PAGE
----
If a person can learn everything that their teacher has, then their teacher has stopped at some point. Good for him that he knew when to move on.

    2. He had combat experience fighting on the losing side in at least a couple of different battles. Instead of doing the "honorable" thing, he ran off and became a bit of a ronin.
    So he could see that contemporary ideas of "honor" were crap. Another good thing that he figured out for himself.

    3. He had a natural aptitude for swordwork that most young grasshopper types can't even begin to comprehend.
    Maybe they don't comprehend it because the law doesn't allow for duels. Who knows what someone can do until the situation demands it? Of course, he was something of a prodigy, but how much of his skill was natural, and how much of it was forced upon him through circumstance? Desperate circumstances can bring out alot in a person which they may have had no idea that they were capable of.

    4. Most young grasshoppers aren't really all that careful.
    Therein lies the rub. Musashi learned by actually fighting to the death. So this is the real core of why someone can't teach themselves kenjutsu in modern society. This is also why we have alot of weapons for sale that don't "make the cut". (Pun intended.) So that's the real problem with 440 stainless "made in china" weapons. They are a product of modern society where people don't duel on a day-to-day basis, and where superficial appearance has become more substantial than functionality.


    Focus your curiosity upon increasing your reading comprehension skills (an epidemic in today's MTV soundbite society), and perhaps you'll get a much more rewarding experience from Musashi.
    My reading comprehension skills are fine, thank you. Maybe you should focus on coming down from your pedestal and realize that different people can get widely different meaning from the same reading material. Forgive me if I don't have such a "high" understanding as you do.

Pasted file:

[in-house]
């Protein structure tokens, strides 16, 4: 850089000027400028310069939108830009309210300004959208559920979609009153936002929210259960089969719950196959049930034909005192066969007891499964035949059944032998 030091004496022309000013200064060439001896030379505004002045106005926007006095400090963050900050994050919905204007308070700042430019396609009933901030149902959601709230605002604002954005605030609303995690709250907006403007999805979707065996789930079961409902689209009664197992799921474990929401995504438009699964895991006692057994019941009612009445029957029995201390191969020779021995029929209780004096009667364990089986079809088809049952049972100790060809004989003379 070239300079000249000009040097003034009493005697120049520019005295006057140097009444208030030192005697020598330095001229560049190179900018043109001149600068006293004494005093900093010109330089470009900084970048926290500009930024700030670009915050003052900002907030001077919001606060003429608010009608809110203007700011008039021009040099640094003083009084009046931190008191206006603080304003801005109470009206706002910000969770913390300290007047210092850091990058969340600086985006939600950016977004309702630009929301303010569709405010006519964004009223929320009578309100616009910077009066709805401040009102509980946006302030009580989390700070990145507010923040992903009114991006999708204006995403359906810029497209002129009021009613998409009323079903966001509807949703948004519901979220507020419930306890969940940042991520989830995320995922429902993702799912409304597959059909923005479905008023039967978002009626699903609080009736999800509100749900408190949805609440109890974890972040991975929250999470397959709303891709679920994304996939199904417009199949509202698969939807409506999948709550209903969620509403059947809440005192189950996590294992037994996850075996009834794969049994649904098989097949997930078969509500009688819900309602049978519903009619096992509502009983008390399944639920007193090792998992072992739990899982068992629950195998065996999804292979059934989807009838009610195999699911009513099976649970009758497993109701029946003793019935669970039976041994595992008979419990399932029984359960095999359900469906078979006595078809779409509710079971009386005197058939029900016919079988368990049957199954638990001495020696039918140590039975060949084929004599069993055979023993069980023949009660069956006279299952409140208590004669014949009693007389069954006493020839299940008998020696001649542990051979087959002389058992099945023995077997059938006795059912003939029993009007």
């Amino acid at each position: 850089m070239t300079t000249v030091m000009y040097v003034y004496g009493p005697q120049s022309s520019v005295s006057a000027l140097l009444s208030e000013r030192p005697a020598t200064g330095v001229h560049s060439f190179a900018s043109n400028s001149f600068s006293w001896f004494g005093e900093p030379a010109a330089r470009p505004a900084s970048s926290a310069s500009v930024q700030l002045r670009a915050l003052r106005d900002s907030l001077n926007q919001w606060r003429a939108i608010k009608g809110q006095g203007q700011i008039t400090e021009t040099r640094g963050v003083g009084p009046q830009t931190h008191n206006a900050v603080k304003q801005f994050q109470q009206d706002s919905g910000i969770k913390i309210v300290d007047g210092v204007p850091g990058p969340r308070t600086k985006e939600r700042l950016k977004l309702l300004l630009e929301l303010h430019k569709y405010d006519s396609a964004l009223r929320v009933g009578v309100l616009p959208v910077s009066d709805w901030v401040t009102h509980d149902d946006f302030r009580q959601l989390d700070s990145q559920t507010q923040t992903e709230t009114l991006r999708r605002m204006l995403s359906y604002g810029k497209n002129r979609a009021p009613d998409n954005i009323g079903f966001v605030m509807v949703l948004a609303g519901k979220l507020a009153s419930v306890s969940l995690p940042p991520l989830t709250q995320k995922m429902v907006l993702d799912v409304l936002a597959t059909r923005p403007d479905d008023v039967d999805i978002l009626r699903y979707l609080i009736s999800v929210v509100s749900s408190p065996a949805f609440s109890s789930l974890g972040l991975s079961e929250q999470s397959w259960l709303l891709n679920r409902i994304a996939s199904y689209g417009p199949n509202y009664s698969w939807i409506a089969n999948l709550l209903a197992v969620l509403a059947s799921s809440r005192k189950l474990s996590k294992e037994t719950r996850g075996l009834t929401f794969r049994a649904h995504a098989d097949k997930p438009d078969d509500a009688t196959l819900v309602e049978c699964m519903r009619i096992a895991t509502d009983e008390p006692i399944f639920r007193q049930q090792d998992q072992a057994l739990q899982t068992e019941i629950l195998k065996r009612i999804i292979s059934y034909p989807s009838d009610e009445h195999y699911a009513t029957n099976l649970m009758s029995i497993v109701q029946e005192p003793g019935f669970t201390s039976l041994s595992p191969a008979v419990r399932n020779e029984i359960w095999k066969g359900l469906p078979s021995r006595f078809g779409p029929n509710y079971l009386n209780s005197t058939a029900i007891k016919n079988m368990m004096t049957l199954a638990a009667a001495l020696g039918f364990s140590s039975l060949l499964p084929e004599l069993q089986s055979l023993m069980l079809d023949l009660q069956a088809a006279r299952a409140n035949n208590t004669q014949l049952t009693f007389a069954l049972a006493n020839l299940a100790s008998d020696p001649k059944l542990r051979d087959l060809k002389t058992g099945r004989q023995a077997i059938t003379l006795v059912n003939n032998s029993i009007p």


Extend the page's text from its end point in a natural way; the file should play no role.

Get the Cleary translation. It's got the stuff from the head of the Yagyu family in the back. Interesting contrast.
    Will do. I have read some of Ittosai's "stuff" and it seems fairly synonymous with Musashi. I have found that their "stuff" has wide application, other than just swordplay, so I read it again from time to time, and I always find some useful point that I missed before. I'm sure that Yagyu will be equally "enlightening".

    Thanks for your indulgence.

    Justin Mears
    Young'un in disguise.
    Last edited by lightninrod; 08-16-2004 at 01:39.
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  19. #19

    Talking Indulging the non-Young'un guy. Or something like that.

    Quote Originally Posted by lightninrod
    Kirigirisu,
    Your subject was stated as "Indulging the Young'uns." Thanks for the compliment! I have reached an age where many of the young ladies think of me as "too old". What a relief it is to be called a young'un. You are too kind.


    Obviously, that is the case. However, I can't help but get the impression that he wanted us to understand that his method was his own - that no one had taught it to him. He figured it out for himself.
    Your "impression" misses the point.

    Deal with it.

    Quote Originally Posted by lightninrod
    He apparently had some of these "mad pimpin' skillz" before he came across some of the teachers he is reported to have studied with. After all, he won his first duel at age 13, or sometime around then. I don't know what type of sword training a pre-teen recieved back then, but it would seem that it would have been rudimentary at best.
    More than the typical 21st century young'un, it seems.

    Speaking of which, they tend to pick up a lot if'n you start training them at an early age and they're into the whole "slice your enemy up with a 27-36" razor-blade" thing.

    Quote Originally Posted by lightninrod
    But it was the prevelant schools of the time that promoted these "tactical traps", was it not?
    Nope. Just the schools he didn't like.

    Lots more have "survived" long after his own two-sword school faded into semi-obscurity.

    Quote Originally Posted by lightninrod